As for Roy, her father, he was picked up along the road by Carl Henderson (Jason Clarke) and his wife Sandy (Riley Keough), a serial-killing couple who specialize in giving hitchers a ride, stopping for a picnic and posing victims with Sandy for photos before murdering them.  Carl and Sandy had also met, coincidentally, at that little diner on very morning that Willard and Charlotte did.

Now effectively brother and sister, and played by Holland and Eliza Scanlen, Arvin and Lenora are close, and he is as protective of her as Willard was of his wife, as he demonstrates when she’s mistreated by three thuggish classmates.  His anger is also aroused when naïve Leonora turns for advice to the charismatic young pastor Preston Teagardin (Robert Pattinson), who turns out to be quite a womanizer. 

What follows requires Arvin to leave home abruptly, and whom does he run into on the road but Carl and Sandy?  Their encounter rouses the attention of Sandy’s brother Lee Bodecker (Sebastian Stan), a corrupt sheriff whose dealings with his town’s sleazy boss have already resulted in violence.

As is evident from this litany of sins and sinners, “The Devil All the Time” is a complicated tale.  Fortunately Pollock himself is on hand to serve as narrator, delivering in his crusty drawl not only a continuous rundown on the many characters but not-so-pithy commentary on what they’re up to.  The result, to be honest, doesn’t allow for much more than a sketchy dramatization of the action, which is pulpish to begin with, marked by dialogue more colorful than credible.  But the narrative holds one’s interest as such homespun melodrama tends to do, especially when religion and murder are involved.  (As proof from the same region, there’s “The Night of the Hunter,” by Moundsville, West Virginia native Davis Grubb.  Of course, the film made from it is a masterpiece.  This one isn’t.))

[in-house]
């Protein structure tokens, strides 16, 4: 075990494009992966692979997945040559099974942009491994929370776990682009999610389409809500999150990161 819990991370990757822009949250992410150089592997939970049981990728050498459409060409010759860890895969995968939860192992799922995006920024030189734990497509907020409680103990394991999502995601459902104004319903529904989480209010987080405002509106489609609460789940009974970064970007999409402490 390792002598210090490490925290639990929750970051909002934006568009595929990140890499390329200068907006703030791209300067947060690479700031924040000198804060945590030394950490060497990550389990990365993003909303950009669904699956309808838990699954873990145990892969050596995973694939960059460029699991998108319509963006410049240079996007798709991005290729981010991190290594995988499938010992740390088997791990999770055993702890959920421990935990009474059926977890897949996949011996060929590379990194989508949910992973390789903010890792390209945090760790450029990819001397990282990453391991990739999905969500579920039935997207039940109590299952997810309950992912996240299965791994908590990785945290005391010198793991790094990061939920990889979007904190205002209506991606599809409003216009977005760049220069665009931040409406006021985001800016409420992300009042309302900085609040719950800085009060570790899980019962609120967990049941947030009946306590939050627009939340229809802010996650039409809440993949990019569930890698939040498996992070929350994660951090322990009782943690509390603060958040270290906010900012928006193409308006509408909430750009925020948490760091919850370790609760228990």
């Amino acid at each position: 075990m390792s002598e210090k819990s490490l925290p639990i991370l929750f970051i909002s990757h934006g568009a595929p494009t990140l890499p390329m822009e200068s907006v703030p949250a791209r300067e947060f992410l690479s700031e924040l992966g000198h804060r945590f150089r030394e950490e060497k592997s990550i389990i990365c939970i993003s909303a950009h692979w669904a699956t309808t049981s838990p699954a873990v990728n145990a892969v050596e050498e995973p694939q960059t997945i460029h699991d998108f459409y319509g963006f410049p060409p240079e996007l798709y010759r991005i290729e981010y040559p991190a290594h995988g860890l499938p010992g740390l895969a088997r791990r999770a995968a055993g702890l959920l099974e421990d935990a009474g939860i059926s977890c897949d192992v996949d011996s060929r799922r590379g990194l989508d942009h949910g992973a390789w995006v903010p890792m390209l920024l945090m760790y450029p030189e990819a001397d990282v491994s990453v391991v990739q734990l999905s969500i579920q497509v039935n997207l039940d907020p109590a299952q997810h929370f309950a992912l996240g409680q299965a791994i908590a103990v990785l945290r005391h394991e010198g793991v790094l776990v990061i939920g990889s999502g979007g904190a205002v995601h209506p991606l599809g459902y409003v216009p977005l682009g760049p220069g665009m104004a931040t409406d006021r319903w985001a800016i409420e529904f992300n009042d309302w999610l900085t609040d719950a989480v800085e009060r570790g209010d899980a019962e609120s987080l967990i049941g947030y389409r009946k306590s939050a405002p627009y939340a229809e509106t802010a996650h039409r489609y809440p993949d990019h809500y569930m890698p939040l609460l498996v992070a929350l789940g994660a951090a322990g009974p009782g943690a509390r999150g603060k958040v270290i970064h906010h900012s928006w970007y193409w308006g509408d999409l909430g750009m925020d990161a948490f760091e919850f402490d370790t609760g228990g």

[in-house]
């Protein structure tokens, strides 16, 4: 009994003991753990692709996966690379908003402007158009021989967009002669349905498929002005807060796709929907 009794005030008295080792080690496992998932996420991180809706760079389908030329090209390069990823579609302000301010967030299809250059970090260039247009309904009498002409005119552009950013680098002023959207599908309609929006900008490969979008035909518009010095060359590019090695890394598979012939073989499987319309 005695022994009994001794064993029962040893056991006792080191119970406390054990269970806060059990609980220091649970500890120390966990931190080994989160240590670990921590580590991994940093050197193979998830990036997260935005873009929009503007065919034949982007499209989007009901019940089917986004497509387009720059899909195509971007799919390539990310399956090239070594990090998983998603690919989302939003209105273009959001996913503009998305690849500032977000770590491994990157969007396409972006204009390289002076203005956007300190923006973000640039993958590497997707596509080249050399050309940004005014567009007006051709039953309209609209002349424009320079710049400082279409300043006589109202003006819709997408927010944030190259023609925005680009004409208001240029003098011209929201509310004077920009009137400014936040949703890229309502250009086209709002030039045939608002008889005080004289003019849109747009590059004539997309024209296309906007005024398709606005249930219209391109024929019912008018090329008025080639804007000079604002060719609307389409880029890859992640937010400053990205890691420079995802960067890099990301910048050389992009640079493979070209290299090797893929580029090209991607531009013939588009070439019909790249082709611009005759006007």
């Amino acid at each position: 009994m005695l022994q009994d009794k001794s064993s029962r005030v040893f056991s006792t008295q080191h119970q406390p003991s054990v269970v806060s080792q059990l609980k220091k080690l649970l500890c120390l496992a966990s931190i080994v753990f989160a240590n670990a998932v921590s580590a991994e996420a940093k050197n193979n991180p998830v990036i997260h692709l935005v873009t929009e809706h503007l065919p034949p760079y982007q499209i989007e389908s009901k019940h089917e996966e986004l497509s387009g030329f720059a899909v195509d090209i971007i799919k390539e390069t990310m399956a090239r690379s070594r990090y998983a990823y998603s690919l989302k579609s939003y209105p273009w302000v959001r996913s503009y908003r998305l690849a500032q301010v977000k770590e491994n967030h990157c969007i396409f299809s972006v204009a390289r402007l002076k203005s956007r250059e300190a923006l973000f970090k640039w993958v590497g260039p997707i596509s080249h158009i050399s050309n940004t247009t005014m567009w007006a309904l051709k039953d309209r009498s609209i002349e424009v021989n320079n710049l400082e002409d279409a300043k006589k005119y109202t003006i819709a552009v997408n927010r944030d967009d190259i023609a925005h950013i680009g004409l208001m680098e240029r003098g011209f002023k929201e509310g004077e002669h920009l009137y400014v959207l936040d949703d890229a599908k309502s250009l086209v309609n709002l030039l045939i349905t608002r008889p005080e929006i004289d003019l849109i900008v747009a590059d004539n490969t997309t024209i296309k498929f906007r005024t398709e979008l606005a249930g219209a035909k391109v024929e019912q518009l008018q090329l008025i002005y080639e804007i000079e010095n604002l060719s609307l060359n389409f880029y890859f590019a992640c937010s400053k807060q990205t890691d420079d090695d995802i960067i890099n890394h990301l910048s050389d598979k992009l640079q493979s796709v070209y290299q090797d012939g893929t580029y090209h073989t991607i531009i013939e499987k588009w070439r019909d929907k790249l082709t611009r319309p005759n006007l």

Nor does this sort of ensemble piece invite great acting; but showiness of an entertaining kind is certainly on hand.  The Russell men are rather restrained characters, and so Holland and Skarsgård can’t stand out, but Pattinson certainly thrives on such over-the-top material, and so do Clarke and Melling (as usual, the villains get the best opportunity to chew the scenery).  But everyone does what’s required to draw good, if perfunctory, portraits of characters that haven’t much depth.  The technical side of the movie is certainly effective, with Craig Lathrop’s production design and Lol Crawley’s cinematography of high quality; the period detail is careful, though it doesn’t always look truly lived-in.  Pacing is slow, but that’s more the result of Campos’ languid direction rather than Sofia Subercaseaux’s editing, while the score by Danny Bensi and Saunder Jurriaans pumps up the action. 

“The Devil All the Time” is pretty empty entertainment, but it is entertaining—in a rather sordid, guilty-pleasure kind of way.